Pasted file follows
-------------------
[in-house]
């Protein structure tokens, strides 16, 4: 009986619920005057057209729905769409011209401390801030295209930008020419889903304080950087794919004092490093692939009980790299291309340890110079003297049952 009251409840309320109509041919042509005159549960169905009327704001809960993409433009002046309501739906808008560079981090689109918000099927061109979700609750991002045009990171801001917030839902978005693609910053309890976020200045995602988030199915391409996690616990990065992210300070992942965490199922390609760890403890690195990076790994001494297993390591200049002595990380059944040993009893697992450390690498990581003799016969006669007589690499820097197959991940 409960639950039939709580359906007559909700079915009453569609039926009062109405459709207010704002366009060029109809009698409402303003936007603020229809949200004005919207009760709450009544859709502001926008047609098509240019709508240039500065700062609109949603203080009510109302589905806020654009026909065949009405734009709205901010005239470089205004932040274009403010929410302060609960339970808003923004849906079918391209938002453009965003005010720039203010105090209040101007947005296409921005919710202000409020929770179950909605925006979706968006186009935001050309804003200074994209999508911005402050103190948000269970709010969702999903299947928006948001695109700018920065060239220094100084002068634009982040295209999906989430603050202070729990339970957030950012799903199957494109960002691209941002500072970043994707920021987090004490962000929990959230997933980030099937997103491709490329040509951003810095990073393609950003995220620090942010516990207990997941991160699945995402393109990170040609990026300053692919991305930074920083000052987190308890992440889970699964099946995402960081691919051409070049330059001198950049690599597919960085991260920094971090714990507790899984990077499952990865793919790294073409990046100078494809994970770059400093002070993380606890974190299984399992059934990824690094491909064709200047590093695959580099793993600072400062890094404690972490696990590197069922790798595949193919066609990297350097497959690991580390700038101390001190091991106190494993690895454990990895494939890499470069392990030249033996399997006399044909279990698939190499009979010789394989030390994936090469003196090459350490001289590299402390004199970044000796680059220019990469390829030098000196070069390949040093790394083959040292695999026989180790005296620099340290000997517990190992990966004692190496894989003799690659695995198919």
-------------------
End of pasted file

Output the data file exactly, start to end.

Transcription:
[in-house]
């Protein structure tokens, strides 16, 4: 009986619920005057057209729905769409011209401390801030295209930008020419889903304080950087794919004092490093692939009980790299291309340890110079003297049952 009251409840309320109509041919042509005159549960169905009327704001809960993409433009002046309501739906808008560079981090689109918000099927061109979700609750991002045009990171801001917030839902978005693609910053309890976020200045995602988030199915391409996690616990990065992210300070992942965490199922390609760890403890690195990076790994001494297993390591200049002595990380059944040993009893697992450390690498990581003799016969006669007589690499820097197959991940 409960639950039939709580359906007559909700079915009453569609039926009062109405459709207010704002366009060029109809009698409402303003936007603020229809949200004005919207009760709450009544859709502001926008047609098509240019709508240039500065700062609109949603203080009510109302589905806020654009026909065949009405734009709205901010005239470089205004932040274009403010929410302060609960339970808003923004849906079918391209938002453009965003005010720039203010105090209040101007947005296409921005919710202000409020929770179950909605925006979706968006186009935001050309804003200074994209999508911005402050103190948000269970709010969702999903299947928006948001695109700018920065060239220094100084002068634009982040295209999906989430603050202070729990339970957030950012799903199957494109960002691209941002500072970043994707920021987090004490962000929990959230997933980030099937997103491709490329040509951003810095990073393609950003995220620090942010516990207990997941991160699945995402393109990170040609990026300053692919991305930074920083000052987190308890992440889970699964099946995402960081691919051409070049330059001198950049690599597919960085991260920094971090714990507790899984990077499952990865793919790294073409990046100078494809994970770059400093002070993380606890974190299984399992059934990824690094491909064709200047590093695959580099793993600072400062890094404690972490696990590197069922790798595949193919066609990297350097497959690991580390700038101390001190091991106190494993690895454990990895494939890499470069392990030249033996399997006399044909279990698939190499009979010789394989030390994936090469003196090459350490001289590299402390004199970044000796680059220019990469390829030098000196070069390949040093790394083959040292695999026989180790005296620099340290000997517990190992990966004692190496894989003799690659695995198919």